Reflecting on what one has learned over the course of a season is a great way to see the growth in your life. Sometimes the dealings with the daily, blinds us to how much we are learning as the days pass by. I’ve always loved Emily Freeman‘s encouragement to pause a moment and do just that, so, today, I’m linking up with her and others as we look over what the summer has taught us. Join along!

{I am a participant in the Amazon Services LLC Associates Program, an affiliate advertising program designed to provide a means for us to earn fees by linking to Amazon.com and affiliated sites.}

 

1) This summer I learned how to knit a sweater, which involved learning how to swatch and also to hold stitches in order to add on sleeves once the body was done. There was a bit of a hurdle involving ensuring my stitch size on the sleeves was consistent with the body. Switching to double pointed, I was somehow making tighter stitches and it really showed. With a bit of intentional loosening, all was well in the end. I also jumped on the cabling bandwagon and knit my brother a hat just in time for his trip to Scotland and Ireland in June. {Only there would you need a wool hat in June! ;)} Knitting had always been a cooler weather hobby for me, but I’ve really taken to it lately. It seems it may become a year-round endeavor.

 

2) Like most of the nation, so much about solar eclipses! We made an eclipse viewer from a cereal box and punched a tiny hole in a piece of paper to cast shadows on the ground. The crescents made by the sun were so fun to see. I didn’t find out until later that the leaves of trees could create the same effect. It was only about 80% totality here, but it was strange how cool and quiet it became at the time of totality. We might just have to make an effort to go to a place of full totality in 2024.

 

3) Multiple trips to the cabin have afforded us many opportunities for wildflower gathering. I learned together with my girls how to press the flowers. {Now, we must figure out how to use them — likely, we will display them in frames.} After our adventure learning to identify last year, we did a bit of that again and were pleasantly surprised to find many new ones this year. The abundance of snow and rain ensured a myriad of blooms. {A great book for flower identification in our area is The Law’s Field Guide to the Sierra Nevadas — it breaks them down by color, then by petals, making it really easy to decipher.}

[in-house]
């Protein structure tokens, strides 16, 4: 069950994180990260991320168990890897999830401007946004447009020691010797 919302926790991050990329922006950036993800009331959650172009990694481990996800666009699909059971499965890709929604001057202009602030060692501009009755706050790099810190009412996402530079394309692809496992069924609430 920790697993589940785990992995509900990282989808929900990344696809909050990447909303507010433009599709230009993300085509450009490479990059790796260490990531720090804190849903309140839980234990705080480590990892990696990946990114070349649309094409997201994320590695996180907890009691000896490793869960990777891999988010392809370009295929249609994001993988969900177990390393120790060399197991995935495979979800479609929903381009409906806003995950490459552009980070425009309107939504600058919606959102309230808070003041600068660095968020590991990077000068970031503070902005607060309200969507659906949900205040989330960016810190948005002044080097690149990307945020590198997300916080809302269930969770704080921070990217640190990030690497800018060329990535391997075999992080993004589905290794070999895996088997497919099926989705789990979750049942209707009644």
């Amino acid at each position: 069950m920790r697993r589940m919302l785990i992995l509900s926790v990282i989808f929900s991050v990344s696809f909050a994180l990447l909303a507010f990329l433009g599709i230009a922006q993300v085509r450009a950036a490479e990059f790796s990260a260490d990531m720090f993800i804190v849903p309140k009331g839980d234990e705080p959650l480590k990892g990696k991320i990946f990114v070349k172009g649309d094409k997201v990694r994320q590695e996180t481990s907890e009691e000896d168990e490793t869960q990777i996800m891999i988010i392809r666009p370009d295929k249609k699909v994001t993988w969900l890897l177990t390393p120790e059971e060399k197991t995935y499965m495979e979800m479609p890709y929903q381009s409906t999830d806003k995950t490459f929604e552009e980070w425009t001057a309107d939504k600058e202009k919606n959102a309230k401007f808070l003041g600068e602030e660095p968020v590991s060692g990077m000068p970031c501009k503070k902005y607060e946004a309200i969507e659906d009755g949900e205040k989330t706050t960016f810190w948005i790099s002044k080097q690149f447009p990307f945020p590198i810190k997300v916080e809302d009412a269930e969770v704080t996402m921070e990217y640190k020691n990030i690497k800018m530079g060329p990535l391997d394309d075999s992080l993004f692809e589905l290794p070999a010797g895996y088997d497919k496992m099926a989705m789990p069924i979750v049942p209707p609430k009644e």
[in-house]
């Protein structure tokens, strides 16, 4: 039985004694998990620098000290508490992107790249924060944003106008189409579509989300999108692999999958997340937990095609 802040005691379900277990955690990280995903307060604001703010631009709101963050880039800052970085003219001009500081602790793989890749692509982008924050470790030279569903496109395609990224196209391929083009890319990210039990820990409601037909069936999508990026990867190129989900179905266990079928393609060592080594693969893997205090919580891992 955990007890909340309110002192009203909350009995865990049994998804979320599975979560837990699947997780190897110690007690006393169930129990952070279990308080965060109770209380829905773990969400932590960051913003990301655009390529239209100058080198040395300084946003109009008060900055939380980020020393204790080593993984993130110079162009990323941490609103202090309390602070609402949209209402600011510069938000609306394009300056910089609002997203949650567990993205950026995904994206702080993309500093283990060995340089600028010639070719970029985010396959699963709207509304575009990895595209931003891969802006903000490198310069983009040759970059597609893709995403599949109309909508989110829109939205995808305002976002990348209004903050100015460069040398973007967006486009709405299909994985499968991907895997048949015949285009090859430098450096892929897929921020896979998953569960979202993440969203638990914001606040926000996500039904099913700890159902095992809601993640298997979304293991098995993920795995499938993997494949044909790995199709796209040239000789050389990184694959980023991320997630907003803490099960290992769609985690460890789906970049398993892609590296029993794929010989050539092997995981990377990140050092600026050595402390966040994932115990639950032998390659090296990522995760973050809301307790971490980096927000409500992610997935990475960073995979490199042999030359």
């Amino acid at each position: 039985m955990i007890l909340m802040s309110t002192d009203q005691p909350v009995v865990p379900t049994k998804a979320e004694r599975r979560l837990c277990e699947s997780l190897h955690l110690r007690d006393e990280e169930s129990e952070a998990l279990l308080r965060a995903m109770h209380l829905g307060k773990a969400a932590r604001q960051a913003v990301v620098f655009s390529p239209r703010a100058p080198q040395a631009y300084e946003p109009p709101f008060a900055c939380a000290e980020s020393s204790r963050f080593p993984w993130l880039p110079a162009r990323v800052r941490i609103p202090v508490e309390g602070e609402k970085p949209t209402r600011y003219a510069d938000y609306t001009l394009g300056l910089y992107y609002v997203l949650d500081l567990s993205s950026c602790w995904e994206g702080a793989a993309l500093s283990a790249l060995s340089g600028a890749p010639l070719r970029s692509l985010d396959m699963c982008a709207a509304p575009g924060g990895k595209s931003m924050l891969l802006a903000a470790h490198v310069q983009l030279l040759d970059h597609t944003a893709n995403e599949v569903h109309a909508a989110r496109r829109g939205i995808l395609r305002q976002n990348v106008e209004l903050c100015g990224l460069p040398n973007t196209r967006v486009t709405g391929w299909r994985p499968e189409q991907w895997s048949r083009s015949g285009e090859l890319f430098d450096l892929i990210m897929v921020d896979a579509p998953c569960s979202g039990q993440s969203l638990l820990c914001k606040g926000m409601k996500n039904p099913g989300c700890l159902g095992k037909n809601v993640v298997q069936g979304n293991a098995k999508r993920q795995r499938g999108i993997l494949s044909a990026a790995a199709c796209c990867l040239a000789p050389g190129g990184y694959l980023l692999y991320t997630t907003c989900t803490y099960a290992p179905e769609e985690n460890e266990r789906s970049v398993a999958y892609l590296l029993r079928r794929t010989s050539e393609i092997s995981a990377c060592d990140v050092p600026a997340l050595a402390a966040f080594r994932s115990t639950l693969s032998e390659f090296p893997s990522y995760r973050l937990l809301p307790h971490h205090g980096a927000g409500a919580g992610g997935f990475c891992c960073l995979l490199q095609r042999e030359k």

4) I can do a decent job at cutting my own hair. It needed to be done and I couldn’t find time to get to a salon. So chop, chop, I went, and it doesn’t look too bad. It’s about 2 feet shorter.

 

5) An appreciation for poetry. I was always disinterested in it because the few I knew didn’t connect well with me. I’ve been pushing myself outside my comfort zone, and dabbling in it here and there. One poet I’ve fallen in love with this summer is Mary Oliver. Nearly every time I run across a quote of hers, it cuts me right to the heart. I’m currently enjoying her New and Selected Poems. I think, like most forms of art, different poets strike a chord with us stronger than others. I just needed to explore further to find one that resonated with me.

 

6) The best sunflowers are the volunteers. Despite several attempts to plant new sunflower seeds along the fence as we do every year, the blue jays had the best of me and kept snatching them up. But, never fear! My sunflowers from last year didn’t let me down, because their dropped seeds turned into the most prolific, gorgeous blooms this year. We had sunflower plants that were a good 15 feet tall!

 

7) How to not be afraid of honey bees. A fear of bees always had me running the opposite direction whenever I spotted one. But, then, my eldest and I went out to a lavender field to harvest large bunches of lavender. This cannot be done without a very personal encounter with bees. The man who owned the farm told those of us cutting that if you don’t bother the bees (i.e. don’t cut or touch a flower they are busy upon), they are not going to bother you. I took a deep breath and got to cutting alongside them…and was pleasantly surprised to find that he was right. {The only person who got stung that day was someone who had one fly down her shirt. I guess I can’t blame the bee for that one.}

 

{from Modern Mrs. Darcy’s Instagram}

8) That I’ve misidentified as an INTJ for years; I’m actually an INFP! After reading through an advance copy of Anne Bogel’s Reading People last month, I discovered a tool for determining just which one I was after tests over the past few years suddenly flipped to an INFP identification. I didn’t think it was possible to change, but it is possible to lean towards what you would like to be over which you are.  {More to come on Anne’s book soon!}

 

9) A LOT about Charlotte Mason’s method of education. After an initial exposure to the Charlotte Mason method {mostly through the Wild + Free community}, I gained an interest in learning more and making it a large influence in our homeschool education. I’ve read through three of the six volume set of Mason’s so far and I’m planning to finish the other three soon. One of my favorite quotes: “The duty of parents is to sustain a child’s inner life with ideas as they sustain his body with food.” {from Parents and Children}  Stay tuned: I’m hoping to share more about our homeschool plans for the coming year soon!

 

What did you learn this summer? Link up!